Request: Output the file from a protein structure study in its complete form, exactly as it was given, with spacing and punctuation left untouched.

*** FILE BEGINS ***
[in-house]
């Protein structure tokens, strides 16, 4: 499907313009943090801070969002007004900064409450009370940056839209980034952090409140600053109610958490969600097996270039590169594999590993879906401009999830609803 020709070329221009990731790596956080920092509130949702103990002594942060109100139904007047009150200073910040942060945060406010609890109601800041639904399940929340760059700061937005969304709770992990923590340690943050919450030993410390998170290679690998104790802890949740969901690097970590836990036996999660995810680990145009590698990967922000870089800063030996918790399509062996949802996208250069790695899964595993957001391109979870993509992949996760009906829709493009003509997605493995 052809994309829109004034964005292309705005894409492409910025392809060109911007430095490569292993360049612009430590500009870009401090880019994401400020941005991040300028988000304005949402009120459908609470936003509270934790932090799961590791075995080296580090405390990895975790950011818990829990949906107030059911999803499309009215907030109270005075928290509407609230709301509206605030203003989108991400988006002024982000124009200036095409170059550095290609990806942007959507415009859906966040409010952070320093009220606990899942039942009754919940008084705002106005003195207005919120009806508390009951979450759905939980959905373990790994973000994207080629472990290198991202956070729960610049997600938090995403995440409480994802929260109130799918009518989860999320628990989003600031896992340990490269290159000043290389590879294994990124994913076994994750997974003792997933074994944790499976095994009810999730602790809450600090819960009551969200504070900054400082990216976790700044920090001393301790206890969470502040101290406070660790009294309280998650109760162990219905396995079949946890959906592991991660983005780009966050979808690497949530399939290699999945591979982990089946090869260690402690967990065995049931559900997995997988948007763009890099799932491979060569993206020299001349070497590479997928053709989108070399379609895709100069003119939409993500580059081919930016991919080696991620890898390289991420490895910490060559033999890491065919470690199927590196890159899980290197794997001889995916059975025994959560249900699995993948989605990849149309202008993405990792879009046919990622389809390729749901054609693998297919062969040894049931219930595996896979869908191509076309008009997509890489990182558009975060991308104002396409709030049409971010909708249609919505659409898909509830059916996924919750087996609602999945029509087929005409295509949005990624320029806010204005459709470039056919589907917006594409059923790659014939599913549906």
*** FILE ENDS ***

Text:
[in-house]
């Protein structure tokens, strides 16, 4: 499907313009943090801070969002007004900064409450009370940056839209980034952090409140600053109610958490969600097996270039590169594999590993879906401009999830609803 020709070329221009990731790596956080920092509130949702103990002594942060109100139904007047009150200073910040942060945060406010609890109601800041639904399940929340760059700061937005969304709770992990923590340690943050919450030993410390998170290679690998104790802890949740969901690097970590836990036996999660995810680990145009590698990967922000870089800063030996918790399509062996949802996208250069790695899964595993957001391109979870993509992949996760009906829709493009003509997605493995 052809994309829109004034964005292309705005894409492409910025392809060109911007430095490569292993360049612009430590500009870009401090880019994401400020941005991040300028988000304005949402009120459908609470936003509270934790932090799961590791075995080296580090405390990895975790950011818990829990949906107030059911999803499309009215907030109270005075928290509407609230709301509206605030203003989108991400988006002024982000124009200036095409170059550095290609990806942007959507415009859906966040409010952070320093009220606990899942039942009754919940008084705002106005003195207005919120009806508390009951979450759905939980959905373990790994973000994207080629472990290198991202956070729960610049997600938090995403995440409480994802929260109130799918009518989860999320628990989003600031896992340990490269290159000043290389590879294994990124994913076994994750997974003792997933074994944790499976095994009810999730602790809450600090819960009551969200504070900054400082990216976790700044920090001393301790206890969470502040101290406070660790009294309280998650109760162990219905396995079949946890959906592991991660983005780009966050979808690497949530399939290699999945591979982990089946090869260690402690967990065995049931559900997995997988948007763009890099799932491979060569993206020299001349070497590479997928053709989108070399379609895709100069003119939409993500580059081919930016991919080696991620890898390289991420490895910490060559033999890491065919470690199927590196890159899980290197794997001889995916059975025994959560249900699995993948989605990849149309202008993405990792879009046919990622389809390729749901054609693998297919062969040894049931219930595996896979869908191509076309008009997509890489990182558009975060991308104002396409709030049409971010909708249609919505659409898909509830059916996924919750087996609602999945029509087929005409295509949005990624320029806010204005459709470039056919589907917006594409059923790659014939599913549906």